The Warriors' most irreplaceable player is really struggling on the offensive end right now. Can they still close things out if he's not at his best?
Ken Blaze - USA TODAY Sports
Overshadowed by a pair of anticlimactic blowouts and a cinematic Game 3 that fell in his team's favor, Draymond Green has quietly played some very bad basketball in the NBA Finals. In contrast to last year, his presence on the court for Game 5 could wind up swinging the series.
The spark and soul for one of the most dominant groups in history, Green's offensive woes in the past four games have eclipsed his defensive intensity; the Golden State Warriors may need him humming at both ends if they want to dethrone the defending champs and win their second title in three years.
No matter what happens in the rest of this series, Green's on-court legacy will be that of an active volcano who drowned the "tweener" label in lava. From the ashes rose a new way to value versatility in a frontcourt player. He is flawed but irreplaceable, and the Warriors would not be the Warriors without him.
Steph Curry, Klay Thompson, Andre Iguodala, and now Kevin Durant all have skill-sets that incentivize small ball, but those lineups are not as unanswerable without Green's rare ability to protect the paint, rebound, switch onto point guards and wings, push the ball in transition, make brilliant passes, and knock down open threes.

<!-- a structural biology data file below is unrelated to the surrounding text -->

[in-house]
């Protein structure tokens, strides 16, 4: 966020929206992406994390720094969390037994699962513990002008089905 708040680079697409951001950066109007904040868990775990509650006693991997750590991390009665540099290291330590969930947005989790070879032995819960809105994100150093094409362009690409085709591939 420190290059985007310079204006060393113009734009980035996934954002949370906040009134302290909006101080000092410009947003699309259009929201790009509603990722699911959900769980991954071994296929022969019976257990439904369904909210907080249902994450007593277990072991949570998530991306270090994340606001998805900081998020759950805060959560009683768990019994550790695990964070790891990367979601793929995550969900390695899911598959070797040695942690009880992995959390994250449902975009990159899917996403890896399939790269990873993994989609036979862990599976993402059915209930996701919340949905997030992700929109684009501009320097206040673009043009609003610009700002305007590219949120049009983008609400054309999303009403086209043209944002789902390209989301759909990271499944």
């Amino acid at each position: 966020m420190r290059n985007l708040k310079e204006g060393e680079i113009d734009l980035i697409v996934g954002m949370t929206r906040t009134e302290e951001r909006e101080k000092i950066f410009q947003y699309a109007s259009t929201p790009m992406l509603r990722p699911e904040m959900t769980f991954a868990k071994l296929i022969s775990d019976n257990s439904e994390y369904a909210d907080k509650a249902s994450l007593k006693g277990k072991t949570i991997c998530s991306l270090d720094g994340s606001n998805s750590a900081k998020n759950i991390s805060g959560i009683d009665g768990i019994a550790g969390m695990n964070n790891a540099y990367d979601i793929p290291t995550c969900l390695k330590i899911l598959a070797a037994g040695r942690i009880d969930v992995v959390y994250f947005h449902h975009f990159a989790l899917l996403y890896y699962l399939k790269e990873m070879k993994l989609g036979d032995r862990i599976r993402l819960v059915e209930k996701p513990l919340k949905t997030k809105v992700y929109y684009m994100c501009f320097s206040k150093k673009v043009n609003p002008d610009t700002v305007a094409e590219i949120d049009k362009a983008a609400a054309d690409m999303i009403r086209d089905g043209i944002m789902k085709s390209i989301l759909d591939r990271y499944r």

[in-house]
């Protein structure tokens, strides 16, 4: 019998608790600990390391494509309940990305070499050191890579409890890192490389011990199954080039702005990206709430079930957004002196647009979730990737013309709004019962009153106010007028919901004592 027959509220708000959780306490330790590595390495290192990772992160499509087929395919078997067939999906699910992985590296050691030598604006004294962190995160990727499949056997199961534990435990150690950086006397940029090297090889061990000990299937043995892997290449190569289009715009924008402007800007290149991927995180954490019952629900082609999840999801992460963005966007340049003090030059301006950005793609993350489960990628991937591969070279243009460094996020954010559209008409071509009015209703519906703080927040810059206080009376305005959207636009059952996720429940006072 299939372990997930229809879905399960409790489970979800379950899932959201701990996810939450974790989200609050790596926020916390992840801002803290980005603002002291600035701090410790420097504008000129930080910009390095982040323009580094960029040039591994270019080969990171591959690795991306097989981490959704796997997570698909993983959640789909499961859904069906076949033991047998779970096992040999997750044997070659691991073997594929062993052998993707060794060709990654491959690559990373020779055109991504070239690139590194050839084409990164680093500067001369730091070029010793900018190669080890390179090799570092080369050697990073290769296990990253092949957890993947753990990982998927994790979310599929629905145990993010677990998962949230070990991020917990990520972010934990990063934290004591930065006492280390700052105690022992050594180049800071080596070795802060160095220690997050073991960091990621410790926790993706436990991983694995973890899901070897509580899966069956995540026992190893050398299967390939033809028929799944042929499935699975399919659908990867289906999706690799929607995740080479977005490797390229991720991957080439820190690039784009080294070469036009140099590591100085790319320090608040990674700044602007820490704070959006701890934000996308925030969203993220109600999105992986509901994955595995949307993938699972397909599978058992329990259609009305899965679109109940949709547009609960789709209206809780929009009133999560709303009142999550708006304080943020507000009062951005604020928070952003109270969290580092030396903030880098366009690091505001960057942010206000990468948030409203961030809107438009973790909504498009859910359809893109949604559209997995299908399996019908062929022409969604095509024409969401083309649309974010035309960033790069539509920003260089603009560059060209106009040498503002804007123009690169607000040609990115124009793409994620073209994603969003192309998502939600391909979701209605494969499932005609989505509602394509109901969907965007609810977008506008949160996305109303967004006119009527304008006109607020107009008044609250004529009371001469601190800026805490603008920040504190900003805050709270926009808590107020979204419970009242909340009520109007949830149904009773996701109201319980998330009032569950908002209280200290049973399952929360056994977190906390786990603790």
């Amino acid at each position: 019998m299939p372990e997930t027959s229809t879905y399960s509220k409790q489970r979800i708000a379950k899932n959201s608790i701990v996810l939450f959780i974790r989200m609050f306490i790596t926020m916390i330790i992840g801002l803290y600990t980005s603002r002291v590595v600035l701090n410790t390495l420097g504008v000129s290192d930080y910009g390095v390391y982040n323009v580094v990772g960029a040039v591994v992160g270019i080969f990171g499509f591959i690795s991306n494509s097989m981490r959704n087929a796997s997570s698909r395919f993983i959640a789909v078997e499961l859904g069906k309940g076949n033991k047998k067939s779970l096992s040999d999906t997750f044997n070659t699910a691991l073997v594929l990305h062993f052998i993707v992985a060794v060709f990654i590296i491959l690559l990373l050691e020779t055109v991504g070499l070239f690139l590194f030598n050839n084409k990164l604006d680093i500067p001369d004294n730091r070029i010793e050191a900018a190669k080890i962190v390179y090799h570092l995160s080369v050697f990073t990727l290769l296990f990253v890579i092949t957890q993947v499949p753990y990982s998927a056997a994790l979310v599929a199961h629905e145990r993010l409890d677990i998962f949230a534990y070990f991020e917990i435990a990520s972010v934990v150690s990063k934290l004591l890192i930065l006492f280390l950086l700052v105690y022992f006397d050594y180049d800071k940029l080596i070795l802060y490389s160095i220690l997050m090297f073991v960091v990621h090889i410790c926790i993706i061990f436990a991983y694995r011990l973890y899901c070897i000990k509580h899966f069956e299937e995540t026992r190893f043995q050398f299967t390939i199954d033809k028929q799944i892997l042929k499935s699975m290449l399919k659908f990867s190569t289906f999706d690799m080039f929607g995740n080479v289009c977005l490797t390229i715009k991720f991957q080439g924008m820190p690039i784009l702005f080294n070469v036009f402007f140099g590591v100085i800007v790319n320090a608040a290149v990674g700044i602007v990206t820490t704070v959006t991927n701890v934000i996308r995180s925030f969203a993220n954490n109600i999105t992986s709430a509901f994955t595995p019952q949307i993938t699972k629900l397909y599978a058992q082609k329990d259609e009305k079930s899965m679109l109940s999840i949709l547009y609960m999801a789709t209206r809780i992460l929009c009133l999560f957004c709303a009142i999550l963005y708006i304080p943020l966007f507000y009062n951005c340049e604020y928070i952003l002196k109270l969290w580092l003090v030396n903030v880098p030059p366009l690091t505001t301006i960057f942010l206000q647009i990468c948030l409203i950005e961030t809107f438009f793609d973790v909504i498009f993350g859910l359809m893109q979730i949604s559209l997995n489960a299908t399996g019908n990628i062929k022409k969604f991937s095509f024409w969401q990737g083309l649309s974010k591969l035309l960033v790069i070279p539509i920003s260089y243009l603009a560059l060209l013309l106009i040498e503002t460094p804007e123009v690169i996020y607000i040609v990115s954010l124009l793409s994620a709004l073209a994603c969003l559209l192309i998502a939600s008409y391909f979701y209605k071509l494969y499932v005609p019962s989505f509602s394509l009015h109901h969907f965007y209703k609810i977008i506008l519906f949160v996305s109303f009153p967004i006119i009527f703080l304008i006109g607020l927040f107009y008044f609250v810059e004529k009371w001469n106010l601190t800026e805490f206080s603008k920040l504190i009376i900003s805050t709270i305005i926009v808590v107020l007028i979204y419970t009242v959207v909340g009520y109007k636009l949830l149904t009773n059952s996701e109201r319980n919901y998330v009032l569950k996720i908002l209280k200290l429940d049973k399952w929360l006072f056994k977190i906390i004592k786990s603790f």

That said, he's shooting 35.6 percent from the floor and is 5-for-20 beyond the arc in the Finals—Green sunk 47.2 percent of his playoff threes heading into the fourth round. Golden State is nearly seven points per 100 possessions better on offense when Green isn't on the floor, in large part because the Cleveland Cavaliers have gone out of their way to completely ignore him.
Every one of his three-point tries has been launched off the catch, and all but one has been either "open" or "wide open," per SportVU. He's made one basket (one!) when on the court without Curry, and is a putrid 11-for-23 within five feet of the rim.